Akira Ransomware exploits Cisco ASA/FTD vulnerability

Akira Ransomware exploits Cisco ASA/FTD vulnerability

The American Cybersecurity and Infrastructure Security Agency (CISA) announced this on Thursday added a now patched security issue affecting the Cisco Adaptive Security Appliance (ASA) and Firepower Threat Defense (FTD) software and known exploited vulnerabilities (KEV) catalog, following reports that it is likely to be exploited in Akira ransomware attacks.

The vulnerability in question is CVE-2020-3259 (CVSS score: 7.5), a very serious information disclosure issue that could allow an attacker to retrieve the memory contents on an affected device. It was patched by Cisco as part of updates released in May 2020.

Late last month, cybersecurity firm Truesec said it had found evidence indicating it had been weaponized by Akira ransomware actors over the past year to compromise multiple sensitive Cisco Anyconnect SSL VPN devices.


“There is no publicly available exploit code for it […] CVE-2020-3259, which means a threat actor, like Akira, exploiting this vulnerability would need to purchase or produce exploit code themselves, which requires deep insights into the vulnerability,” said security researcher Heresh Zaremand. said.

According to Palo Alto Networks Unit 42, Akira is one of 25 groups with newly established data breach sites in 2023, with the ransomware group publicly claiming nearly 200 victims. The group was probably first sighted in March 2023 share connections with the infamous Conti Syndicate on the basis that it sent the ransom proceeds to Conti-affiliated wallet addresses.

In the fourth quarter of 2023 alone, the e-crime group listed 49 victims on its data breach portalputting it behind LockBit (275), Play (110), ALPHV/BlackCat (102), NoEscape (76), 8Base (75) and Black Basta (72).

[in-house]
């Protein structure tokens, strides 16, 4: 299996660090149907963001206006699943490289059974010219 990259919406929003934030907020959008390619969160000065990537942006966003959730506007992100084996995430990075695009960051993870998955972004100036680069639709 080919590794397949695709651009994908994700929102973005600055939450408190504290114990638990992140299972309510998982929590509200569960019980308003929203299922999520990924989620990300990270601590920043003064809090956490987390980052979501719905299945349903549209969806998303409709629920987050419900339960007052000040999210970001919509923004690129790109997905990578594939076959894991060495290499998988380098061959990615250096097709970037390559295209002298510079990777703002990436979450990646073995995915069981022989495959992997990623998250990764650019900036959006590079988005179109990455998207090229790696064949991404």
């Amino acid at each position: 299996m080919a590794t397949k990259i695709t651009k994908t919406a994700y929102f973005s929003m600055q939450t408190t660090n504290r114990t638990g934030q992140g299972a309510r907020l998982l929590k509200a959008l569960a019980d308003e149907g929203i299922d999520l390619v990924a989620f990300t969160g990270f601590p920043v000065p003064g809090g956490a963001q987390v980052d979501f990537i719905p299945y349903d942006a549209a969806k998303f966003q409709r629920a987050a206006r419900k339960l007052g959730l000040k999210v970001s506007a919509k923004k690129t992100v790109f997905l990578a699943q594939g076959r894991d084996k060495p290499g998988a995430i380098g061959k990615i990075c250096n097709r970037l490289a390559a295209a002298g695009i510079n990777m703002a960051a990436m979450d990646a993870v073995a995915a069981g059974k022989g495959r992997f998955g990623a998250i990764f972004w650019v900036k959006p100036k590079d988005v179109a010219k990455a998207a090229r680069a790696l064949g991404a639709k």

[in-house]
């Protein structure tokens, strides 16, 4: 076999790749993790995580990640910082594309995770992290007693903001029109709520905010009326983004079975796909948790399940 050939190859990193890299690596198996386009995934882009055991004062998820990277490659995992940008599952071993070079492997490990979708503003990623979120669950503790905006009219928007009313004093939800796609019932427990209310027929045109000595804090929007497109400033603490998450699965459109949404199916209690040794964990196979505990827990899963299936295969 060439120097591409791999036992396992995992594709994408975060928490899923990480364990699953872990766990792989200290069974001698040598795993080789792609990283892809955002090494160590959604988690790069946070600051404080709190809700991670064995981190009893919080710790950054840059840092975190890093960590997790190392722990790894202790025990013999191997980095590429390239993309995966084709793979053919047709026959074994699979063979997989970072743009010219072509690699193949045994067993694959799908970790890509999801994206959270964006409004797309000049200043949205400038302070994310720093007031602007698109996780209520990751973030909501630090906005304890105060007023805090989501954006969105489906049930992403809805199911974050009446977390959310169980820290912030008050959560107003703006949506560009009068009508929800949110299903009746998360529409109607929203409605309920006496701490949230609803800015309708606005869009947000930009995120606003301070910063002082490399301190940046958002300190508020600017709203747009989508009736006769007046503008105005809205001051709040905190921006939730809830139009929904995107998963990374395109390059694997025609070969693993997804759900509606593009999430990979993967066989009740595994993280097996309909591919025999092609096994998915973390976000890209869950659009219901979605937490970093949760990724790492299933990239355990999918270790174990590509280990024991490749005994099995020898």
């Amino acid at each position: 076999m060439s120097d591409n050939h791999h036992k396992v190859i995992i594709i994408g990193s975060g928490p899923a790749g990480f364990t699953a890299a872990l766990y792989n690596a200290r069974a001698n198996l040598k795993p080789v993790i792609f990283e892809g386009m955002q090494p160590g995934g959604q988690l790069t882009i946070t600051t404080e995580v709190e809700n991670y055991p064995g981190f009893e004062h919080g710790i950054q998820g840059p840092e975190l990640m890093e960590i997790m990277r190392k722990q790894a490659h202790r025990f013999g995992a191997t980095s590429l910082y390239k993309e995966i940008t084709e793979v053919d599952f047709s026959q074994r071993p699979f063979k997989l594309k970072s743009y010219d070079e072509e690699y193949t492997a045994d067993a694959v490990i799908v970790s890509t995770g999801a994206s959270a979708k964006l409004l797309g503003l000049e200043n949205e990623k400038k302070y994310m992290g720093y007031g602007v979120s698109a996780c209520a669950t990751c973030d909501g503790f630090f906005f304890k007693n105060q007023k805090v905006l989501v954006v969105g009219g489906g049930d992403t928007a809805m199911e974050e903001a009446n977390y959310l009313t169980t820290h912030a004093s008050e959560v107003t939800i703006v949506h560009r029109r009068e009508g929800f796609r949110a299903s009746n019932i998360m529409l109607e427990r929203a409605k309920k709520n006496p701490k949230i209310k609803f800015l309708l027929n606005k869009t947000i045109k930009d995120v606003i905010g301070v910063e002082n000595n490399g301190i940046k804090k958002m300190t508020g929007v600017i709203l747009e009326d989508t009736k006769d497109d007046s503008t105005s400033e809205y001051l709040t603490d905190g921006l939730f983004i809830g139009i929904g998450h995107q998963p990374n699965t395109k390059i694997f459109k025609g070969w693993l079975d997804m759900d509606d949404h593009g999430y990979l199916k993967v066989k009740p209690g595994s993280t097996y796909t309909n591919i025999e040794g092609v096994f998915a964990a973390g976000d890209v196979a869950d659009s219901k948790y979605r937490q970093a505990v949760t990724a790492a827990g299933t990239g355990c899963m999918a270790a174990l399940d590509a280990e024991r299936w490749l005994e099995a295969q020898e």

Federal Civilian Executive Branch (FCEB) agencies are required to remediate identified vulnerabilities by March 7, 2024, to secure their networks from potential threats.

CVE-2020-3259 is far from the only flaw that can be exploited to deliver ransomware. Earlier this month, Arctic Wolf Labs revealed the exploitation of CVE-2023-22527 – a recently discovered flaw in the Atlassian Confluence Data Center and Confluence Server – to deploy C3RB3R ransomware, as well as cryptocurrency miners and remote access Trojans.

The development comes as the US State Department announced rewards of up to $10 million for information leading to the identification or location of key members of the BlackCat ransomware gang, in addition to offering up to $5 million for information leading to the arrest or conviction of its affiliates.


The ransomware-as-a-service (RaaS) program, like Hive, has affected more than 1,000 victims worldwide and generated at least $300 million in illicit profits since emerging in late 2021. It was disrupted in December 2023 following an internationally coordinated operation.

The ransomware landscape has become a lucrative market, attracting the attention of cybercriminals looking for quick financial gain, leading to the emergence of new players such as Alpha (not to be confused with ALPHV) and Wing.

The US Government Accountability Office (GAO) has… report published at the end of January 2024, called for better supervision of recommended practices to tackle ransomware, especially for organizations in the critical manufacturing, energy, healthcare and public health, and transportation systems sectors.

#Akira #Ransomware #exploits #Cisco #ASAFTD #vulnerability

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